> > > >>> Bergonzi as well as being dramatically outstanding. But then, is it
> > > >>> possible to not be moved by any Butterfly with a good sounding
> voice
> > > and
> > > >>> decent acting ability?
> > > >>>
> > > >>>
> > > >>> ________________________________
> > > >>> From: Discussion of opera and related issues <
> > > [log in to unmask]
> > > >>>
> > > >>> on behalf of Les Mitnick <[log in to unmask]>
> > > >>> Sent: Sunday, March 4, 2018 5:35 PM
> > > >>> To: [log in to unmask]
> > > >>> Subject: Re: [OPERA-L] Pinkerton
> > > >>>
> > > >>>    I saw Brandon Jovanovich as Pinkerton.  Obviously he made a
> > > >> tremendous
> > > >>> impression.  He had the voice (which was somewhat more lyrical than
> > it
> > > >>> is
> > > >>> now that he sings heavier stuff) and he really looked the part.
> This
> > > >>> was
> > > >>> about eight years ago.
> > > >>>
> > > >>>    Speaking of Butterfly, I decided to listen to my newly
> remastered
> > CD
> > > >>> version with Tebaldi/Bergonzi under Serafin.  Bergonzi sounds so
> > young
> > > >> and
> > > >>> his singing is ideal.  Tebaldi?  Her Butterfly was as Japanese  as
> > > >> lasagna,
> > > >>> her interpretation very generalized ------- but the SOUND that she
> > > made!
> > > >>> For example, the phrases where she tells Pinkerton that she wants
> to
> > go
> > > >> to
> > > >>> HIS church are voiced with a beauty of sound that I've heard from
> no
> > > >> other
> > > >>> soprano ever.  Yeah, she flats just a bit at the end of her
> entrance,
> > > >>> but
> > > >>> overall her voice sounds like the pitchers of cream that so many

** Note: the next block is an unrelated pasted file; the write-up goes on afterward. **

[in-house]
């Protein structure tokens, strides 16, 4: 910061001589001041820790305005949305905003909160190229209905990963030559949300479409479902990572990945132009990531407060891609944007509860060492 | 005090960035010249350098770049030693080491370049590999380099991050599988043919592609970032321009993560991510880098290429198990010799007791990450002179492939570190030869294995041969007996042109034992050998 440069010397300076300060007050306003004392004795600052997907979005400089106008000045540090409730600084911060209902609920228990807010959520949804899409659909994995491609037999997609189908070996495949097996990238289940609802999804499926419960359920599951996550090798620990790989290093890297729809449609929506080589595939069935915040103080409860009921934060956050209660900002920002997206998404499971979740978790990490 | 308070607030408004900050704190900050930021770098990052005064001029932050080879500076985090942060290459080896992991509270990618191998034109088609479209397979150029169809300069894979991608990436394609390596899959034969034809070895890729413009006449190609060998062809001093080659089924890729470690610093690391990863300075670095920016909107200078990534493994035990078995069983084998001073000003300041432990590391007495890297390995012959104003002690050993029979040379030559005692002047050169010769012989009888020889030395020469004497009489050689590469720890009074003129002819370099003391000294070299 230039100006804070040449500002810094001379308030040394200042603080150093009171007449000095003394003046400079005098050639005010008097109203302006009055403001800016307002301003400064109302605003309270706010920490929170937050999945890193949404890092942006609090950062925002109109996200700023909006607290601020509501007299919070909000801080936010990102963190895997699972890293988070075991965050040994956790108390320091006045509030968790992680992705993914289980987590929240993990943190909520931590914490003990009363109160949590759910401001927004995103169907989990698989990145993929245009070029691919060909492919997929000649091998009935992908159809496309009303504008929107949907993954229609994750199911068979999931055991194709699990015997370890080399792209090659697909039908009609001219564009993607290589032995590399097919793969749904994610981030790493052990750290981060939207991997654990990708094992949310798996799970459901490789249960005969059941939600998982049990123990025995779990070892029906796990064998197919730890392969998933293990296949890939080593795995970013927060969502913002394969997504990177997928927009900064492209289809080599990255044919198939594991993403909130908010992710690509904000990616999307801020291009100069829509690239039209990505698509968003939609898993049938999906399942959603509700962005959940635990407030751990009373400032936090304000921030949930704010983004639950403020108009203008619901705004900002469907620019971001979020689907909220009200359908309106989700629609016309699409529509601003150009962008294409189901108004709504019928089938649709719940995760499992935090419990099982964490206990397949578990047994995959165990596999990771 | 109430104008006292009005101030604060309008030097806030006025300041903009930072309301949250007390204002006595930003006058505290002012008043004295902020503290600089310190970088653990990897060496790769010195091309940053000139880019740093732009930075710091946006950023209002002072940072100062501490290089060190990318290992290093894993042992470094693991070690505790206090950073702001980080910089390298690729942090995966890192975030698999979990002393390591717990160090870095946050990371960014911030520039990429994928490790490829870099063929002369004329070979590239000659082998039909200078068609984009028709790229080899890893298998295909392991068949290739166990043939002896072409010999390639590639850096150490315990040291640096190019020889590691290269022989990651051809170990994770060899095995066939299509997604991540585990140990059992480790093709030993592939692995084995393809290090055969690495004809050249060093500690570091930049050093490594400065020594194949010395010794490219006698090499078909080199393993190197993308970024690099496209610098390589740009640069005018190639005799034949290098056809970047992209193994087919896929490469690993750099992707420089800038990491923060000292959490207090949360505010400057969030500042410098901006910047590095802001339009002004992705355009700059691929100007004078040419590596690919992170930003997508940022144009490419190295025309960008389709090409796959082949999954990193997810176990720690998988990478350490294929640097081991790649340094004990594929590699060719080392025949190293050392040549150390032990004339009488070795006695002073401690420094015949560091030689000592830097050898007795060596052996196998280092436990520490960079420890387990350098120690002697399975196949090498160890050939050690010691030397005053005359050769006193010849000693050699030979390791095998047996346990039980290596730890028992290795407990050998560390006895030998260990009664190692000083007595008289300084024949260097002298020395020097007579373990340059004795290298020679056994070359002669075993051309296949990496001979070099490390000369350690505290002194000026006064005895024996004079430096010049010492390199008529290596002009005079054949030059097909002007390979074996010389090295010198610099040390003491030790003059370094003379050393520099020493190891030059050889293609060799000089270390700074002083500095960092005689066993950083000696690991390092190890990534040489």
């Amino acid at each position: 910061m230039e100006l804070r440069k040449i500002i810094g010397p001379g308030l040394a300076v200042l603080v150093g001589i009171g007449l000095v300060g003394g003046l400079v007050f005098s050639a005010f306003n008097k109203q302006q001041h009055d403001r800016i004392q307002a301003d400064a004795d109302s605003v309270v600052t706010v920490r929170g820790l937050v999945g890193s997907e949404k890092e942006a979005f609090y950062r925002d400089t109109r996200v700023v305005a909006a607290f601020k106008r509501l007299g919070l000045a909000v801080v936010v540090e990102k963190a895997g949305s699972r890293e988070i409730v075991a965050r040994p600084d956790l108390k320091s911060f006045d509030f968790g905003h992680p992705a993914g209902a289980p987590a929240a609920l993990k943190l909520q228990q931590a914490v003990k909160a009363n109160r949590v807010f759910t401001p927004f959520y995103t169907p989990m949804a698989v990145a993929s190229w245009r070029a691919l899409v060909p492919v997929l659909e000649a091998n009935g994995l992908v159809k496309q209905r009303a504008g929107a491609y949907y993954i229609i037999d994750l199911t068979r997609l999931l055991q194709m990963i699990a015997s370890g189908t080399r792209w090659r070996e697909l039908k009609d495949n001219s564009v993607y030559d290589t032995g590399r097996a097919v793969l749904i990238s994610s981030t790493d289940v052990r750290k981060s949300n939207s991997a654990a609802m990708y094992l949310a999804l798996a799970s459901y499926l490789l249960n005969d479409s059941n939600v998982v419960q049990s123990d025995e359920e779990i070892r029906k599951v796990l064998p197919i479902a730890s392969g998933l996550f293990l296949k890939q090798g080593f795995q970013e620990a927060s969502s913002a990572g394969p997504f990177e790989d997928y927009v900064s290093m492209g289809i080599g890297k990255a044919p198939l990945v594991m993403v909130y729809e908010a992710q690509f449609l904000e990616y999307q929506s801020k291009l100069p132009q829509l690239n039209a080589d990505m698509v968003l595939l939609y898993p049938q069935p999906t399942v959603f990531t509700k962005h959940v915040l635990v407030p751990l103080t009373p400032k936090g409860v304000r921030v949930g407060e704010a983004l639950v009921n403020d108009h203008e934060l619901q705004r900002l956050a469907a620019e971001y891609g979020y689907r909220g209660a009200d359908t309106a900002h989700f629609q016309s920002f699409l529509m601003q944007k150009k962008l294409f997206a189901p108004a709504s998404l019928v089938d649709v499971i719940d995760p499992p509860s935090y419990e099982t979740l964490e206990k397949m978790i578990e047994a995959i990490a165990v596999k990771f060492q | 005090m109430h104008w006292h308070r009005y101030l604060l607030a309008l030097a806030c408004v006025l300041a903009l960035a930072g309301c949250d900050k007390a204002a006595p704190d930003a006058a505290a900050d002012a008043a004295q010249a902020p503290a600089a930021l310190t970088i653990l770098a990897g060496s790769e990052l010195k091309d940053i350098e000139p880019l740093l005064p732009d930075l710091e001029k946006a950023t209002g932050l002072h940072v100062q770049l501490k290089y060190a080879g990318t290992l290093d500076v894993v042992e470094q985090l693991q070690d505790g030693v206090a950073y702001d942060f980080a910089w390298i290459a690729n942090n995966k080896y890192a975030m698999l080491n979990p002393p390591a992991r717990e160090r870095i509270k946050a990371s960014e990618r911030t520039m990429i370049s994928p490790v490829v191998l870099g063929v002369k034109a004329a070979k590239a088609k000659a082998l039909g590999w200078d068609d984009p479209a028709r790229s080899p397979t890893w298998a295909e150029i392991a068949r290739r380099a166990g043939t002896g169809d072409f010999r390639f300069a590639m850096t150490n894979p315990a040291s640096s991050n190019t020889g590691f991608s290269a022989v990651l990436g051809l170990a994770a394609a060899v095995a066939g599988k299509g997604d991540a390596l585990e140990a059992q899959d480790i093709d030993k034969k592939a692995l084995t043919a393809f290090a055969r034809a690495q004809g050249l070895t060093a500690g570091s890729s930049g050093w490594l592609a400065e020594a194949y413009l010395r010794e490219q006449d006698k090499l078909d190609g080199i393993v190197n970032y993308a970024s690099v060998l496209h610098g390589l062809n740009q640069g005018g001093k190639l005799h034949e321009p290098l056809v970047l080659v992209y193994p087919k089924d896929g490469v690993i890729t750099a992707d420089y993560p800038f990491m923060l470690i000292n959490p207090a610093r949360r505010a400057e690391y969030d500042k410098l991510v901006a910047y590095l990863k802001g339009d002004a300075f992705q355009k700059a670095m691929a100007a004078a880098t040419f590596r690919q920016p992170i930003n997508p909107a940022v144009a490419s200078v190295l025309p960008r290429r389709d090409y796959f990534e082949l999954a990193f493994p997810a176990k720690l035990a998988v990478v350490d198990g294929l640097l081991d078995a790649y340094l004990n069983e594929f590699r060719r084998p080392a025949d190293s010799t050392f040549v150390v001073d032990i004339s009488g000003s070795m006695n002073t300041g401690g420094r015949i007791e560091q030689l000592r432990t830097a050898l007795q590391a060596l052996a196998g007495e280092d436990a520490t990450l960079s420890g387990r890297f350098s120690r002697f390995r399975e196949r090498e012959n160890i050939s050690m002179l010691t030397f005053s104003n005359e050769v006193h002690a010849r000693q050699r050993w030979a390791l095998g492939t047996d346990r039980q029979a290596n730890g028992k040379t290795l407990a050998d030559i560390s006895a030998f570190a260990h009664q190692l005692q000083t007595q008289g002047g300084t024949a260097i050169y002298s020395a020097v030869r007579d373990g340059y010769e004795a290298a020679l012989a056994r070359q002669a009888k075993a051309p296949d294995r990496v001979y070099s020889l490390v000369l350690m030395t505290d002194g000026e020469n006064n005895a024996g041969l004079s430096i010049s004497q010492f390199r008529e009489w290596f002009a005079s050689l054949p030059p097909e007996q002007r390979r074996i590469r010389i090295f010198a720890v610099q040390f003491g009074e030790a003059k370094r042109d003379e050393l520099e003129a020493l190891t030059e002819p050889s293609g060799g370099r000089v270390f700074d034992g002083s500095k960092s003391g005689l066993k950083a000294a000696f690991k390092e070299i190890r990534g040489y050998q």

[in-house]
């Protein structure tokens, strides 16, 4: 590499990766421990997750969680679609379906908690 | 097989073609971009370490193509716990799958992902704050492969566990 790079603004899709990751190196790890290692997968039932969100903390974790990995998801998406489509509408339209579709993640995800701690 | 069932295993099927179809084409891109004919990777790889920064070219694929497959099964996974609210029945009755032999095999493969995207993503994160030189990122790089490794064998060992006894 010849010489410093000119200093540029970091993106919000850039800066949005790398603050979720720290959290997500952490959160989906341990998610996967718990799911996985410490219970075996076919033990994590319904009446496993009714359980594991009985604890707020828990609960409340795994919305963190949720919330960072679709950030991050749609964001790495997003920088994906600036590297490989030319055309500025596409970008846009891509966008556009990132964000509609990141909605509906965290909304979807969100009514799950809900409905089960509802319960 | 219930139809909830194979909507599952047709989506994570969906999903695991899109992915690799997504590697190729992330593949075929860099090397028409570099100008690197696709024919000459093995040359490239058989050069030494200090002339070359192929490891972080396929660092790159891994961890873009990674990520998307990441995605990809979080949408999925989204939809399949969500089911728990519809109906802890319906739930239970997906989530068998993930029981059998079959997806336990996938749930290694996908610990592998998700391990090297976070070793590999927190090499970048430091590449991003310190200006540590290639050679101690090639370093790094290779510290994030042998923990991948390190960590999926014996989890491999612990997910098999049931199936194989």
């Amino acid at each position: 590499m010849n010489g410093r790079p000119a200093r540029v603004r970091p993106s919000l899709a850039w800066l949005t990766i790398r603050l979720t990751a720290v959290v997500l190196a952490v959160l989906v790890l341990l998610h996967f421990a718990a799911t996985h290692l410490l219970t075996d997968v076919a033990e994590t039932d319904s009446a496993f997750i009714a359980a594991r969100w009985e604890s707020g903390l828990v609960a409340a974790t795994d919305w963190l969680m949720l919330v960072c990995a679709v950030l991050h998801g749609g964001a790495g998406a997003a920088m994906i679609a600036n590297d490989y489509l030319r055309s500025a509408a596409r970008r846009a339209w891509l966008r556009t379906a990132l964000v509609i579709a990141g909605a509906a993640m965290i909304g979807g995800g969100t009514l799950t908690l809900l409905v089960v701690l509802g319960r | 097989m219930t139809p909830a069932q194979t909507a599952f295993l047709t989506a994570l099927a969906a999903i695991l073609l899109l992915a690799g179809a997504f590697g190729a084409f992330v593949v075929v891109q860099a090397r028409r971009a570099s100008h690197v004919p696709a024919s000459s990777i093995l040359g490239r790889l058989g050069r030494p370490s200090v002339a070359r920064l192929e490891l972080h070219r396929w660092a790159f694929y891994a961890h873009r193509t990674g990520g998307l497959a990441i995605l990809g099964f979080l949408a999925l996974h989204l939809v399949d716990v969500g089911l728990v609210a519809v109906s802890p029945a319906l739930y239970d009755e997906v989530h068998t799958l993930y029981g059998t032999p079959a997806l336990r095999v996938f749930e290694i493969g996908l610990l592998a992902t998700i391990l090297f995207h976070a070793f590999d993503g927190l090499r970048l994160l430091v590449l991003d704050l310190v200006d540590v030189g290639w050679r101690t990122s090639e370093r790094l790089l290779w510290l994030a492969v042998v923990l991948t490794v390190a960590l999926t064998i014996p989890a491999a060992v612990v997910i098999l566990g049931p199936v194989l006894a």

> > > critics
> > > >>> talked about.  It was an Italian voice in an Italian opera and for
> > > >> Tebaldi
> > > >>> it was more than enough.  Will we ever hear a Butterfly with a
> voice
> > > >>> like
> > > >>> this again?   The only other soprano who comes nearest this is
> > Leontyne
> > > >>> Price (with Tucker).  Of course there are the Callas and Scotto
> > > >>> recordings------- where each are aiming for totally different
> > effects.
> > > >>> Surely all four of these great sopranos belong in the great
> Butterfly
> > > >>> pantheon.
> > > >>>
> > > >>>    I also think it a shame that RCA never saw fit to give Albanese
> > and
> > > >>> Peerce a complete Butterfly.  The extended excerpts from 1955 are
> > good,
> > > >> but
> > > >>> perhaps should have been recorded a few years earlier.
> > > >>>
> > > >>>> On March 4, 2018 at 1:43 PM Maxwell Paley wrote:
> > > >>>>
> > > >>>>
> > > >>>>    The huge weight of the opera is on the soprano (I’d actually
> say
> > > >>> it’s on both the soprano and conductor), but a really excellent
> > > >>> Pinkerton
> > > >>> makes a huge difference. A Pinkerton who is handsome, sexually
> > > >>> attractive